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Tag Archives: Pterosaurs
Beelzebufo ampinga (Evans, Jones & Krause, 2008) may not be the largest extinct frog, but it was particularly large. Amongst the frogs, it’s amongst the hyperossified members of Ceratophryidae (Hyloidea, Anura) from the Late Cretaceous of Madagascar. There’s not much … Continue reading
Small post here. This one is going to seem incomplete, the title a tease. It’s a premise for more things. But you’ll see where I’m going with this. This concerns the issues of how we look at pterosaurs when they’re … Continue reading
Continuing a story of the low-key, not-Spinosaurus paleontological papers recently published, discussing our bizarre Mesozoic macrofauna, this installment covers a few pterosaur tidbits. The first of these is an amazing assemblage of scattered bones of numerous different-sized individuals that are … Continue reading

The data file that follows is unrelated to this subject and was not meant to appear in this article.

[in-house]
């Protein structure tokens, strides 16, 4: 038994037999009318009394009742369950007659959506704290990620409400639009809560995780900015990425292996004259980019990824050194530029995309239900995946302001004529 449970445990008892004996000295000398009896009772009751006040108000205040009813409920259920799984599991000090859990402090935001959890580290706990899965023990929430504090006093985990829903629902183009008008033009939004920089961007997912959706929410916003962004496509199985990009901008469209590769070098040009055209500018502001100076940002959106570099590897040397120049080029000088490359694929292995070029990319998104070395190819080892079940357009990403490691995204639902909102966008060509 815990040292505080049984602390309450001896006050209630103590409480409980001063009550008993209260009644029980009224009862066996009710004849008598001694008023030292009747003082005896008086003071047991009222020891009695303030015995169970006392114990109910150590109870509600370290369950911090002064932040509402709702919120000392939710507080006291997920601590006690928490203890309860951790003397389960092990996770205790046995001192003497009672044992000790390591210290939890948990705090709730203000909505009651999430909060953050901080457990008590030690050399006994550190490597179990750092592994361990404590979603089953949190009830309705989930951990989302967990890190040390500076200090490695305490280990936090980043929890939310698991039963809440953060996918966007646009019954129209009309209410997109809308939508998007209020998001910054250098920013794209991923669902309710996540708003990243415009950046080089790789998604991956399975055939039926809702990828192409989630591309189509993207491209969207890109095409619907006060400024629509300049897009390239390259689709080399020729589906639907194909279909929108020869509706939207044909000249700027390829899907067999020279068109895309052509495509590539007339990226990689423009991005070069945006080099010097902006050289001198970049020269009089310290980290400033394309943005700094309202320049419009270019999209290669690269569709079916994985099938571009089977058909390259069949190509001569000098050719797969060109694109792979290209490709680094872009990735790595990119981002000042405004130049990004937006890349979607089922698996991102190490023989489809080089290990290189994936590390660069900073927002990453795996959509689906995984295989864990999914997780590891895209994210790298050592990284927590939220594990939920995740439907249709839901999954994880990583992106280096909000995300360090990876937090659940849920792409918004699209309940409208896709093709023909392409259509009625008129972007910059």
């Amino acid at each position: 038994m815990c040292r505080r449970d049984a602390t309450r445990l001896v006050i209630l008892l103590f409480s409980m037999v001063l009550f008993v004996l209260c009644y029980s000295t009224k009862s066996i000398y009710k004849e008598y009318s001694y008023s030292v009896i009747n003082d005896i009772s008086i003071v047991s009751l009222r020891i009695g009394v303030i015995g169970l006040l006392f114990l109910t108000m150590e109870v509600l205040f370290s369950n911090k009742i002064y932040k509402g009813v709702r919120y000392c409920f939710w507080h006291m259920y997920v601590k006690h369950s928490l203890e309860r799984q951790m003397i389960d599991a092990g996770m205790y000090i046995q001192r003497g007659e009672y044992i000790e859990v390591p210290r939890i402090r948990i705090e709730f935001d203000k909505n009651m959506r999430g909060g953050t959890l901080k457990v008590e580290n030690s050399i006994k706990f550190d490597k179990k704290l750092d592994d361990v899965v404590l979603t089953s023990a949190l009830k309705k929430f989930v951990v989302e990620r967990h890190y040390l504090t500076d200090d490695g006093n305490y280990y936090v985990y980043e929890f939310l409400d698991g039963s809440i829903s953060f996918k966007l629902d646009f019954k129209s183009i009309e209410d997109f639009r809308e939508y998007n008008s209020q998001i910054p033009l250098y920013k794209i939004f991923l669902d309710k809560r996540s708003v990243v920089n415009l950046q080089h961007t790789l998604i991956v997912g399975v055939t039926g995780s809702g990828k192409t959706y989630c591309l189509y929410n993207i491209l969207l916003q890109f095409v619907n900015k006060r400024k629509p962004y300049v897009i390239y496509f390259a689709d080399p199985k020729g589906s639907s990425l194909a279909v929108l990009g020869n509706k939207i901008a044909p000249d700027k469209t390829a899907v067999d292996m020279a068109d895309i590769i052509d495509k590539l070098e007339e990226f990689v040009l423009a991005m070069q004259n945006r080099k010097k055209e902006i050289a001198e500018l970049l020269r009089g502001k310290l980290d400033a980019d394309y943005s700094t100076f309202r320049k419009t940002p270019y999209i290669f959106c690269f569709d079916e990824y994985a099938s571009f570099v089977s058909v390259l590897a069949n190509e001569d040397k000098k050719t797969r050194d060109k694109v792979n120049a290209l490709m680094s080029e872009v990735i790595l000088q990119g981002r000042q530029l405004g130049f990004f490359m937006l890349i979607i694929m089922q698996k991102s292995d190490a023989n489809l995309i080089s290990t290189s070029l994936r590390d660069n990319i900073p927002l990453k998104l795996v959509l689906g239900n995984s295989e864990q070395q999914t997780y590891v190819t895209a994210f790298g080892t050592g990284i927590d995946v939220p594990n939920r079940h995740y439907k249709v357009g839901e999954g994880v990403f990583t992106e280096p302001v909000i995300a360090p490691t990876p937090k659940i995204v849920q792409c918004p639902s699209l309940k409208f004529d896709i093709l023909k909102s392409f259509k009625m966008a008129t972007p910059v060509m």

So you think you know a piscivore if you saw one? Not so fast. Take a look: Piscivores come in a large array of sizes and morphologies. Not all have teeth. Some are slender-snouted, others broad. What mostly defines a … Continue reading
So I’ve gone on and on about all this boring stuff about writing papers and my personal experience and analysis and what not. But you probably want to know about Banguela oberlii, the pterosaur. Let’s talk about what the paper … Continue reading
The life of a pterosaur cannot be easy. Most occur in places where there is always a larger predator; even the giants Quetzalcoatlus and Hatzegopterus may have co-occurred with other predators that would have seen them as food. From hatching … Continue reading
In my last post, I introduced Banguela oberlii, a new, toothless dsungaripterid pterosaur.
A foggy morning. Water laps gently on a rocky shore, a rhythmic sound accompanying the gentle hum of insects. Mist hugs the forest margin, creeping along the ground; it shrinks back as the heat of the rising sun burns away … Continue reading